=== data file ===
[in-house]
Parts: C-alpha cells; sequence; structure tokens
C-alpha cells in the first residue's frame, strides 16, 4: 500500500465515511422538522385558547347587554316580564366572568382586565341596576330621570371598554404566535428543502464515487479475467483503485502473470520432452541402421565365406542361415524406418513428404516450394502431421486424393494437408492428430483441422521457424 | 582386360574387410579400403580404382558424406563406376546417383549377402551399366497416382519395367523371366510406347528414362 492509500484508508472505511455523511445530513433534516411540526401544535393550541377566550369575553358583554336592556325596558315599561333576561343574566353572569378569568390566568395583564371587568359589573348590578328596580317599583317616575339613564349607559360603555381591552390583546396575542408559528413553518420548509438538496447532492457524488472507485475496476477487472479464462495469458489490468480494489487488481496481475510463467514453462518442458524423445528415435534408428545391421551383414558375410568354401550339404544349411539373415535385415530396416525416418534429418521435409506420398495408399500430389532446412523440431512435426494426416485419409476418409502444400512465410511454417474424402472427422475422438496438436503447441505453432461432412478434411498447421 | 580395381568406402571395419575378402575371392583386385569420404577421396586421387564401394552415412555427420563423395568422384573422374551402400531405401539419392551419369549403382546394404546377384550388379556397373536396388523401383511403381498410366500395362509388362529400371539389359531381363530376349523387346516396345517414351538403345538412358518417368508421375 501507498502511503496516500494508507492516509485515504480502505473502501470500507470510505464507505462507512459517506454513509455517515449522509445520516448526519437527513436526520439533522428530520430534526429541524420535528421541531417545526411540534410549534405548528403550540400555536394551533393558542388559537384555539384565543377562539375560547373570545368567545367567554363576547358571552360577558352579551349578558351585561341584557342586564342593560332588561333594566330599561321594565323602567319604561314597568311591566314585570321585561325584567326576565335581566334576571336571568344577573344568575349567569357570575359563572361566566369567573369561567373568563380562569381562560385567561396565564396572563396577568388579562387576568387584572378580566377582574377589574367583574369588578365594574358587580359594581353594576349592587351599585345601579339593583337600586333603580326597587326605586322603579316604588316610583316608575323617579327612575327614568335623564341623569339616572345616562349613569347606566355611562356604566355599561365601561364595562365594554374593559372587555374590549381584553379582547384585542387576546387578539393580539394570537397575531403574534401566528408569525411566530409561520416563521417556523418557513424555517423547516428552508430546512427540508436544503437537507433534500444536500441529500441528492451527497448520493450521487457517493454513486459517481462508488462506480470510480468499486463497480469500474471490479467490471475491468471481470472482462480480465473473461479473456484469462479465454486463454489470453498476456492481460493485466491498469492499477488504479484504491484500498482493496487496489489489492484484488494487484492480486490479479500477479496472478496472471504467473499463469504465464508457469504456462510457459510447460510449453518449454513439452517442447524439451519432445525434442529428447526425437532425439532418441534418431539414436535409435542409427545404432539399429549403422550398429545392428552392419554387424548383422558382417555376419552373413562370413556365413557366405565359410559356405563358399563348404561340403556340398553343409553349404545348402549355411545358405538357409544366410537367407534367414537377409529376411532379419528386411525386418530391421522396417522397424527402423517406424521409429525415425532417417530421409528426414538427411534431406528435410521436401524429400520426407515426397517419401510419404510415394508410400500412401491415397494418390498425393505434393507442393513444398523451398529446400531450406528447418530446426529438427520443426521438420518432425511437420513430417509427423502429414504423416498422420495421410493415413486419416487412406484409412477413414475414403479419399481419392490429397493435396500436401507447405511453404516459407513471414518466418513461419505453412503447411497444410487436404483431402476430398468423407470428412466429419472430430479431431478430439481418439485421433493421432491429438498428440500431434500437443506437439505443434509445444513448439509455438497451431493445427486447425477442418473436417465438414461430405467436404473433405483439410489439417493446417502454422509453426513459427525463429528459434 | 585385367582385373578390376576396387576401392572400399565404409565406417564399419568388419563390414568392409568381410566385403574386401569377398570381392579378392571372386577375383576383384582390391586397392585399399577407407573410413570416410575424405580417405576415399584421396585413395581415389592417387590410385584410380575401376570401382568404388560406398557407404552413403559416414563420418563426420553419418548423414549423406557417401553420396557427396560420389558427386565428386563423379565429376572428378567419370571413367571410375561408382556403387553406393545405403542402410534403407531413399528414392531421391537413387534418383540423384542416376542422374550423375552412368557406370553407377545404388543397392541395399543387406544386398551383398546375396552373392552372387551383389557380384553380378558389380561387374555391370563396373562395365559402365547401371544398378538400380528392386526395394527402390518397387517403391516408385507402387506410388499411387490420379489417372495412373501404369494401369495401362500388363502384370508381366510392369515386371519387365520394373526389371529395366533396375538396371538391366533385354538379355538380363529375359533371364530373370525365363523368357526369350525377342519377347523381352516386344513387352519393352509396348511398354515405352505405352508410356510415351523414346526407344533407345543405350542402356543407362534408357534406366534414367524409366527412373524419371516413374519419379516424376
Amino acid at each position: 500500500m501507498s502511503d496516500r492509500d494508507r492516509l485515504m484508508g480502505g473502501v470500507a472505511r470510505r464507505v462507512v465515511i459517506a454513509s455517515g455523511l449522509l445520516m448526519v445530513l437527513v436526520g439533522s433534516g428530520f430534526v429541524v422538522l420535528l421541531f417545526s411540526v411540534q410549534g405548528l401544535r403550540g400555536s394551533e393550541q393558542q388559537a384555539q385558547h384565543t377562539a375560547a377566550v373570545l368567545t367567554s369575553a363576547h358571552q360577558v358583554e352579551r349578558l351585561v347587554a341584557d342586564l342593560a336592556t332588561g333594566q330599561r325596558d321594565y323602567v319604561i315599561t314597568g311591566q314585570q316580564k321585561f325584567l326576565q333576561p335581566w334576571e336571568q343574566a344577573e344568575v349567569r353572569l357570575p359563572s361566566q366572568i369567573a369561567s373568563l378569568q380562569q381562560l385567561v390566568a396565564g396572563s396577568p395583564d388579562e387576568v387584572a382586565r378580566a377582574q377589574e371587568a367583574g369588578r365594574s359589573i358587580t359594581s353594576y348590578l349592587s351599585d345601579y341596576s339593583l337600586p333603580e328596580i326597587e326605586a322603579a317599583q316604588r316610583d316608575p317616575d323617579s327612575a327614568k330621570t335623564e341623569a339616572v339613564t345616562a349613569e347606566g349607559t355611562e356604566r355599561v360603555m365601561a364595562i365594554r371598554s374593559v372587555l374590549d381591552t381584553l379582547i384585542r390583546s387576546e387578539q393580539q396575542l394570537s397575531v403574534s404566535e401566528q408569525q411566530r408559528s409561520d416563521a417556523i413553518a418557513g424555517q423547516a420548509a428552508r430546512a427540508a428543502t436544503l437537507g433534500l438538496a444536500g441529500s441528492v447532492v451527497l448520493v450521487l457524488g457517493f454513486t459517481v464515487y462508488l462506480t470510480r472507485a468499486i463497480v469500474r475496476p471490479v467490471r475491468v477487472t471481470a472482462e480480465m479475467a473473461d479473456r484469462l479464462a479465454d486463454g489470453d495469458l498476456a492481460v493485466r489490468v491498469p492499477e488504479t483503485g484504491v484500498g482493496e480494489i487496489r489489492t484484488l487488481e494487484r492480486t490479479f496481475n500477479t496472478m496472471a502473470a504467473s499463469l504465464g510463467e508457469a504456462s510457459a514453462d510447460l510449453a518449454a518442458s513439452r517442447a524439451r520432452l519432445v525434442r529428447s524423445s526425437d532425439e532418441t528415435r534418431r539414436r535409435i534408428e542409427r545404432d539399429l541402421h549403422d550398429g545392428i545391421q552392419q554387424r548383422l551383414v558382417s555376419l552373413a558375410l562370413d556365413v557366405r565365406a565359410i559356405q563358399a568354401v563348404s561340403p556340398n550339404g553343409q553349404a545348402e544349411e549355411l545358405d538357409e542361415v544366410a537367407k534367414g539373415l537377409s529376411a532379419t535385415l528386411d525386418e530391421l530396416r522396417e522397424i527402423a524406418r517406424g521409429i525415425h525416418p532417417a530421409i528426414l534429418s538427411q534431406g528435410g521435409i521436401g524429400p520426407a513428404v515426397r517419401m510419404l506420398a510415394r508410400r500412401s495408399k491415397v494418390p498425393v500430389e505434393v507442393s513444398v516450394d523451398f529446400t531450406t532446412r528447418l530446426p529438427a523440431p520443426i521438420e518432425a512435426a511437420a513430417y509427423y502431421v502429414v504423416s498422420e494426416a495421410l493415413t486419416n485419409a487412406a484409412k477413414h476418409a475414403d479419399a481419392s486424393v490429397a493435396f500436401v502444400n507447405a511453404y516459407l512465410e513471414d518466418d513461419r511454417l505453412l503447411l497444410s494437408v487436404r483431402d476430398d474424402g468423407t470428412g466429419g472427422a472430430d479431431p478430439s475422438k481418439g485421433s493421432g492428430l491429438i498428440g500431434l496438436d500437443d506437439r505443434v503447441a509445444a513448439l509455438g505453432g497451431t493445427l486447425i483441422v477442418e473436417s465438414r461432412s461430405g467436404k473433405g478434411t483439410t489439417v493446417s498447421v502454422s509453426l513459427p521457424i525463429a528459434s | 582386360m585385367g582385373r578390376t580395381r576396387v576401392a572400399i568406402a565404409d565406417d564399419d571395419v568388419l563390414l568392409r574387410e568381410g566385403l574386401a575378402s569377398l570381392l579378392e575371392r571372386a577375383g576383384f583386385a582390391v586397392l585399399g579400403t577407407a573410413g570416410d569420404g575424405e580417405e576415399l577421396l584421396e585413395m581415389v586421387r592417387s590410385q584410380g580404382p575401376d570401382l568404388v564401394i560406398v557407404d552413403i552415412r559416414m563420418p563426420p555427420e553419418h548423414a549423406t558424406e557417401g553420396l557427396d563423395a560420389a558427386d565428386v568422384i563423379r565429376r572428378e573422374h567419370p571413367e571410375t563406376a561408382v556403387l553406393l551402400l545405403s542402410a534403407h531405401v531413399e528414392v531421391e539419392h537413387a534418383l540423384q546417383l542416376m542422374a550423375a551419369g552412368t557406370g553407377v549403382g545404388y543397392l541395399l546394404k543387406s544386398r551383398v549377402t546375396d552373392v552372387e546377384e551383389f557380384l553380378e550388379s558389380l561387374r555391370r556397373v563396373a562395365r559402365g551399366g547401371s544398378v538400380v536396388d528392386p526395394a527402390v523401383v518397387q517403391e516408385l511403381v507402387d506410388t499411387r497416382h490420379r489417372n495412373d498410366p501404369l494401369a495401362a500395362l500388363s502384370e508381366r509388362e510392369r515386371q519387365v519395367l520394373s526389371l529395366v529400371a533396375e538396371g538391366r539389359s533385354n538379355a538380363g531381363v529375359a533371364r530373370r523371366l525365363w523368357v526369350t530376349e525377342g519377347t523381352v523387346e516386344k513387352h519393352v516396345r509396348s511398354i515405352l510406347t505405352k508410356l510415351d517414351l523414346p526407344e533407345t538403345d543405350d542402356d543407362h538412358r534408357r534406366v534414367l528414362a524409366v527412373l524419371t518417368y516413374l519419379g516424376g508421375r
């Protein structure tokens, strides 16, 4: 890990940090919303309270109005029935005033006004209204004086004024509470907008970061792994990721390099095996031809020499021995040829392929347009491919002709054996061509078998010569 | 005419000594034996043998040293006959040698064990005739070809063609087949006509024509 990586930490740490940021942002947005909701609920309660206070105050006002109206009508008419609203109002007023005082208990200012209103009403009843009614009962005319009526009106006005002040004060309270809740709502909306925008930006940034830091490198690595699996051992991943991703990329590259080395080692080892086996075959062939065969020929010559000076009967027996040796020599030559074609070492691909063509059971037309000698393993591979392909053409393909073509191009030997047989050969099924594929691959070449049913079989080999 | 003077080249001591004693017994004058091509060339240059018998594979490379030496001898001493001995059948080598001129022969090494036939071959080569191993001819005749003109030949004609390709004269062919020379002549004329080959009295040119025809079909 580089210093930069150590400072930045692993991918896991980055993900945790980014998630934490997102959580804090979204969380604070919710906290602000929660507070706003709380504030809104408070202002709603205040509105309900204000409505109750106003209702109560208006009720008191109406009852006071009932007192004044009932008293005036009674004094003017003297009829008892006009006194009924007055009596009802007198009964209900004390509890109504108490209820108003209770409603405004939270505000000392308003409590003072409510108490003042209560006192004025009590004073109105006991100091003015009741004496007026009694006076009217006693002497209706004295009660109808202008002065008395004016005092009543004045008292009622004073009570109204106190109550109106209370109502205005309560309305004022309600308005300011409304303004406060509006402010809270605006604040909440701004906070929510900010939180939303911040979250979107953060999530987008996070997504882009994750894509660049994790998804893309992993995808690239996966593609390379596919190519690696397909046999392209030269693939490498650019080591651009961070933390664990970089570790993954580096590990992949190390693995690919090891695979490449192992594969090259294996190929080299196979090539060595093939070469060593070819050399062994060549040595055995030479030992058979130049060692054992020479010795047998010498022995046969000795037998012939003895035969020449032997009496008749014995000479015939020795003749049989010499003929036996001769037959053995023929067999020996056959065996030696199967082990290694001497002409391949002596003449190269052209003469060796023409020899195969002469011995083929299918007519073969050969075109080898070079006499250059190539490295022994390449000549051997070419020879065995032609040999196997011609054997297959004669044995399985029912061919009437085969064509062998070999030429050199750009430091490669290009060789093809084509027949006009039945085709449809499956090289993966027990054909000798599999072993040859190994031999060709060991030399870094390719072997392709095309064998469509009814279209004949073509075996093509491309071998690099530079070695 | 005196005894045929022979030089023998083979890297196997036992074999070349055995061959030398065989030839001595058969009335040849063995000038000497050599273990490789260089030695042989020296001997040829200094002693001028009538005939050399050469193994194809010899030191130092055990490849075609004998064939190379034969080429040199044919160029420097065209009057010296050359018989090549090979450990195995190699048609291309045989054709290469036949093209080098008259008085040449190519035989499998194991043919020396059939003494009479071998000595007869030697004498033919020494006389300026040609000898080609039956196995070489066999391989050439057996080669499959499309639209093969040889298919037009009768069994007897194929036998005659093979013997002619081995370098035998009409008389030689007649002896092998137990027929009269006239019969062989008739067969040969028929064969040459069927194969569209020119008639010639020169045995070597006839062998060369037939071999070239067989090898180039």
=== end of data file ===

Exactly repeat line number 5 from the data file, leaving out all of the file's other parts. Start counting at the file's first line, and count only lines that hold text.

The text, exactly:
């Protein structure tokens, strides 16, 4: 890990940090919303309270109005029935005033006004209204004086004024509470907008970061792994990721390099095996031809020499021995040829392929347009491919002709054996061509078998010569 | 005419000594034996043998040293006959040698064990005739070809063609087949006509024509 990586930490740490940021942002947005909701609920309660206070105050006002109206009508008419609203109002007023005082208990200012209103009403009843009614009962005319009526009106006005002040004060309270809740709502909306925008930006940034830091490198690595699996051992991943991703990329590259080395080692080892086996075959062939065969020929010559000076009967027996040796020599030559074609070492691909063509059971037309000698393993591979392909053409393909073509191009030997047989050969099924594929691959070449049913079989080999 | 003077080249001591004693017994004058091509060339240059018998594979490379030496001898001493001995059948080598001129022969090494036939071959080569191993001819005749003109030949004609390709004269062919020379002549004329080959009295040119025809079909 580089210093930069150590400072930045692993991918896991980055993900945790980014998630934490997102959580804090979204969380604070919710906290602000929660507070706003709380504030809104408070202002709603205040509105309900204000409505109750106003209702109560208006009720008191109406009852006071009932007192004044009932008293005036009674004094003017003297009829008892006009006194009924007055009596009802007198009964209900004390509890109504108490209820108003209770409603405004939270505000000392308003409590003072409510108490003042209560006192004025009590004073109105006991100091003015009741004496007026009694006076009217006693002497209706004295009660109808202008002065008395004016005092009543004045008292009622004073009570109204106190109550109106209370109502205005309560309305004022309600308005300011409304303004406060509006402010809270605006604040909440701004906070929510900010939180939303911040979250979107953060999530987008996070997504882009994750894509660049994790998804893309992993995808690239996966593609390379596919190519690696397909046999392209030269693939490498650019080591651009961070933390664990970089570790993954580096590990992949190390693995690919090891695979490449192992594969090259294996190929080299196979090539060595093939070469060593070819050399062994060549040595055995030479030992058979130049060692054992020479010795047998010498022995046969000795037998012939003895035969020449032997009496008749014995000479015939020795003749049989010499003929036996001769037959053995023929067999020996056959065996030696199967082990290694001497002409391949002596003449190269052209003469060796023409020899195969002469011995083929299918007519073969050969075109080898070079006499250059190539490295022994390449000549051997070419020879065995032609040999196997011609054997297959004669044995399985029912061919009437085969064509062998070999030429050199750009430091490669290009060789093809084509027949006009039945085709449809499956090289993966027990054909000798599999072993040859190994031999060709060991030399870094390719072997392709095309064998469509009814279209004949073509075996093509491309071998690099530079070695 | 005196005894045929022979030089023998083979890297196997036992074999070349055995061959030398065989030839001595058969009335040849063995000038000497050599273990490789260089030695042989020296001997040829200094002693001028009538005939050399050469193994194809010899030191130092055990490849075609004998064939190379034969080429040199044919160029420097065209009057010296050359018989090549090979450990195995190699048609291309045989054709290469036949093209080098008259008085040449190519035989499998194991043919020396059939003494009479071998000595007869030697004498033919020494006389300026040609000898080609039956196995070489066999391989050439057996080669499959499309639209093969040889298919037009009768069994007897194929036998005659093979013997002619081995370098035998009409008389030689007649002896092998137990027929009269006239019969062989008739067969040969028929064969040459069927194969569209020119008639010639020169045995070597006839062998060369037939071999070239067989090898180039």